/

SAA apologises to passengers for flight glitches

SAA apologises to passengers for flight glitches
Source: Ghana| Myjoyonline.com | Nasiba Yakubu
Date: 06-08-2019 Time: 01:08:26:pm

The South African Airways (SAA) has apologised to its passengers on board a flight to the United States of America on Sunday following some operational glitches.

Onboard the flight was R&B singer, Deborah Cox, who was in Ghana for the Ghana World Music Festival.

The singer in an interview told Joy News, the flight had been delayed an hour because the plane’s door was damaged.

She added 15 minutes after take-off from Accra the pilot shouted “smoke in the cockpit” which prompted an emergency landing and some more delay.

According to her, SAA was not forthcoming with information on what was happening leaving the passengers confused.

Unimpressed by this, the singer took to Twitter to vent her frustrations.

Read more: Deborah Cox lands safely in US after SAA flight mishap

Deborah Cox in Ghana
Deborah Cox dancing at the Kotoka International Airport on her arrival in Ghana


In a press release, SAA stated that there is no information available to make a connection between the damaged door and the problem experienced in the cockpit.

“No one was injured and the aircraft made an air-turn back and landed safely in Accra with all 223 passengers on board and the operating crew,” the statement said.

The statement added that SAA dispatched a replacement aircraft from Johannesburg to Accra to fly and the faulty aircraft is still being attended to by the technicians to establish the cause of the technical problem.

Read the full statement: 

SAA dispatches a replacement aircraft to Ghana and apologises to passengers following operational glitches on flight to the US

South African Airways (SAA) would like to apologize to all its passengers for the inconvenience and anxiety caused to all its customers who flew from Johannesburg and Accra to Washington D.C. on Sunday.

Two unconnected incidents contributed to the delay in departure from Accra on Sunday night. The first was damage to the aircraft door and subsequent to that, a technical problem occurred which led to a decision to night-stop in Accra whilst waiting for a replacement aircraft. 

SAA operated a scheduled flight, SA 209 on Sunday from Johannesburg to Washington D.C. via Accra. The flight operated in a normal way from Johannesburg to Accra using Airbus A330-200.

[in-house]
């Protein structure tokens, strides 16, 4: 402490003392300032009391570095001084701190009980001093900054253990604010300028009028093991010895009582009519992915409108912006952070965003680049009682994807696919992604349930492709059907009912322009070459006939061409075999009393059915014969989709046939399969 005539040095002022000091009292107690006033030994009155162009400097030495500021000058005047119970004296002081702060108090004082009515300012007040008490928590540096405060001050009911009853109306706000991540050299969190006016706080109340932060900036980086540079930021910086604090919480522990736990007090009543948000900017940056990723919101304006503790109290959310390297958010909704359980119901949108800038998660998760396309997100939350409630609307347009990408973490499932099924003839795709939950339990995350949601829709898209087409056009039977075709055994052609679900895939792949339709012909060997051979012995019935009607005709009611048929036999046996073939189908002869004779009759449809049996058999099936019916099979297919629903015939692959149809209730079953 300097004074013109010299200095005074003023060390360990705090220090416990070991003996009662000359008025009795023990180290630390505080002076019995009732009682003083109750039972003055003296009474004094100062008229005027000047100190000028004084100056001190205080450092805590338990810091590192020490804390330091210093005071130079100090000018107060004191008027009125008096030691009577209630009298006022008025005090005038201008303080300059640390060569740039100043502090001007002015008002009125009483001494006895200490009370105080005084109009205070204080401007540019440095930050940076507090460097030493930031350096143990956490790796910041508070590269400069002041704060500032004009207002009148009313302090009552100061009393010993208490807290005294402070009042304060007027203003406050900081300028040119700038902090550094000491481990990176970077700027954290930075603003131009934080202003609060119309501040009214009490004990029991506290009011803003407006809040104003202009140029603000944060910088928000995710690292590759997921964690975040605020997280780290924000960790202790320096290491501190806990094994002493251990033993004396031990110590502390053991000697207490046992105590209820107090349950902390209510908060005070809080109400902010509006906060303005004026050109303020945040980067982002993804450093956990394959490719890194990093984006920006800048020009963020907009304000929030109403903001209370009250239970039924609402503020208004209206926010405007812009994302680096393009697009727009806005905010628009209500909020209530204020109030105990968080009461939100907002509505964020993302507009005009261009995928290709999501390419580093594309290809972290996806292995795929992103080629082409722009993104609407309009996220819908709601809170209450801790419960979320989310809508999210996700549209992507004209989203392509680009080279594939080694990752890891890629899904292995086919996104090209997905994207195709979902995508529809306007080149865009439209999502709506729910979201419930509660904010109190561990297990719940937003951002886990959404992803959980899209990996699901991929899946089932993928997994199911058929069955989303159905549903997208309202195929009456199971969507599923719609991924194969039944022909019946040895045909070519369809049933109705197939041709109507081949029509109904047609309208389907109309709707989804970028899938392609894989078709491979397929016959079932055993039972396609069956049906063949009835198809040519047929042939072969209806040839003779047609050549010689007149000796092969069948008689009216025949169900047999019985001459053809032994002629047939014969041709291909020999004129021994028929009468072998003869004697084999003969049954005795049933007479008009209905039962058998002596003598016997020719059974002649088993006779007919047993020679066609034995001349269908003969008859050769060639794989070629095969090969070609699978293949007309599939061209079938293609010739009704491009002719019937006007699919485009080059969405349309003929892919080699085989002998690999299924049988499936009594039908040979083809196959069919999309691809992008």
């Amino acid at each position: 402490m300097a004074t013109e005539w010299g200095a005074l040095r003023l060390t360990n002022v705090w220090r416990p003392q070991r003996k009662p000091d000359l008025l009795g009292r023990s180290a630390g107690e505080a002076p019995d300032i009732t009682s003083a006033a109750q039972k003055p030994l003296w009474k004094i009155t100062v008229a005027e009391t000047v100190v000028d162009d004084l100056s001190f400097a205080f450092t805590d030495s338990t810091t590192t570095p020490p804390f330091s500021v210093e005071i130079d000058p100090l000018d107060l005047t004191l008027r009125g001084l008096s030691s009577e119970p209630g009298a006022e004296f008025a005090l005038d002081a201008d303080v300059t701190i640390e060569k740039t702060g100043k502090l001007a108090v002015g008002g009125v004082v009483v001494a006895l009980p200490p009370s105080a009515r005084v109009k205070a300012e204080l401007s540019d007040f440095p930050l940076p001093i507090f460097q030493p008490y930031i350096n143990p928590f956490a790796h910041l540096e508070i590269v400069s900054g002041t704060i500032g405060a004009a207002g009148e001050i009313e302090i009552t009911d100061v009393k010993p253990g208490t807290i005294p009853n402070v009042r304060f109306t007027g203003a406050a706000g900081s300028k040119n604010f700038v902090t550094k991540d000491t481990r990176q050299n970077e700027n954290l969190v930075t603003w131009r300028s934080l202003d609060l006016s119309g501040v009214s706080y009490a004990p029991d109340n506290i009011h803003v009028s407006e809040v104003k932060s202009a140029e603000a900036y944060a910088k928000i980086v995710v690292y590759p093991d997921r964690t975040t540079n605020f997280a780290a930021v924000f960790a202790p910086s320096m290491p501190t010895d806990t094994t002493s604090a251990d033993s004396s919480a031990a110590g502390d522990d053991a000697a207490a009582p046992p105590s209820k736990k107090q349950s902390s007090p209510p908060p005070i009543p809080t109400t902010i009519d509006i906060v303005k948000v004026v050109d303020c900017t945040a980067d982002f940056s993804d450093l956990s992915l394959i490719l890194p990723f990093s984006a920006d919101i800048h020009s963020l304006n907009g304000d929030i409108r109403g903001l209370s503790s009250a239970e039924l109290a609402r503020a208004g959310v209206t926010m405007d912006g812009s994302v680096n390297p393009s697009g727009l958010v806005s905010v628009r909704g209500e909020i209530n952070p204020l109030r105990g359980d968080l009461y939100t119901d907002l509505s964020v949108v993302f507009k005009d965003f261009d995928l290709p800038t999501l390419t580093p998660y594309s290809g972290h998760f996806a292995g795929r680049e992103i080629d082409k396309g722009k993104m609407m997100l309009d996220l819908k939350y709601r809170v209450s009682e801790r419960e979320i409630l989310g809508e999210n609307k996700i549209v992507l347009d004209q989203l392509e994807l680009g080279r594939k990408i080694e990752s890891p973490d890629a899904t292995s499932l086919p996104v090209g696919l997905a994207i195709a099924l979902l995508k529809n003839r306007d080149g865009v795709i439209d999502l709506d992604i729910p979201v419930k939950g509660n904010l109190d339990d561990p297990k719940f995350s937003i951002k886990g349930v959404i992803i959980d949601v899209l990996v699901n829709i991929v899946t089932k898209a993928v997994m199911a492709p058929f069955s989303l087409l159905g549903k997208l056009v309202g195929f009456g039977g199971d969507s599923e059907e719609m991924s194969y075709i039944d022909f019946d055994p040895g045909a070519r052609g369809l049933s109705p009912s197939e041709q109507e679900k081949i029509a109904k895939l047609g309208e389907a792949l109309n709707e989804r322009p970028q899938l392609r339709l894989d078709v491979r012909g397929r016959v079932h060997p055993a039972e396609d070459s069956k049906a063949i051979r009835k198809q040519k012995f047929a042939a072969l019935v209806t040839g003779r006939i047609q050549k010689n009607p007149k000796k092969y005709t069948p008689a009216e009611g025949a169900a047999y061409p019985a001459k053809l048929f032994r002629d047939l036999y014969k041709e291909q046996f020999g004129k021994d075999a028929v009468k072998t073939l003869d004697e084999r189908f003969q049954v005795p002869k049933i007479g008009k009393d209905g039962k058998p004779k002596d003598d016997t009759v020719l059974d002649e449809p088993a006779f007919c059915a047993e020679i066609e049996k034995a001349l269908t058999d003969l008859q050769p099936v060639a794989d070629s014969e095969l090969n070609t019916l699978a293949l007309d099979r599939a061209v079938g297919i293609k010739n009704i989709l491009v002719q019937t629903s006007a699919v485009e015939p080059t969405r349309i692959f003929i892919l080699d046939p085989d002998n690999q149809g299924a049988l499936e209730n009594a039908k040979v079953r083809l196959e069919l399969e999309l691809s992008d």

Whilst on the ground in Accra, there was a delay which lasted for approximately three hours after an aircraft door was damaged by a catering truck operated by SAA’s service provider at that airport. The aircraft door was fixed, inspected and found to be in working order to operate.

The stop-over in Accra en route to the United States is part of SAA’s operations in that market and serves to offload and pick up passengers as well as to refuel.

After refuelling, the aircraft took off at approximately 03h13 UTC but soon returned to the airport in Accra when the cockpit crew noticed that the aircraft was experiencing a technical problem, which was detected in the cockpit. The operating crew followed standard operating procedures in cases of emergencies throughout and landed the aircraft safely as soon as possible.

The incident led to an operational decision that it was undesirable to continue to operate the flight to Washington D.C.

There is no information or basis to make a connection between damage to the aircraft door and the technical problem experienced in the cockpit while the aircraft was airborne.

Contrary to reports on social media and other platforms, SAA would like to reiterate that there was no fire in the cockpit. No one was injured and the aircraft made an air-turn back and landed safely in Accra with all 223 passengers on board and the operating crew.

The aircraft is still on the ground in Accra and is being attended to by the technicians to establish the cause of the technical problem.

SAA provided hotel accommodation to its customers in Accra and provided other services to mitigate the impact of the inconvenience to our passengers. In addition, SAA dispatched a replacement aircraft from Johannesburg to Accra to fly the passengers to their final destination.

The flight departed from Accra at 18h01 UTC on Monday, operated as SA9209 and has landed in Washington D.C. on Tuesday at 04h21 UTC.

Whilst the incidents could not have been foreseen, the decision was taken based on safety considerations, in the best interests of passengers and crew.

SAA is grateful that our crew followed every safety procedure and did not discount anything.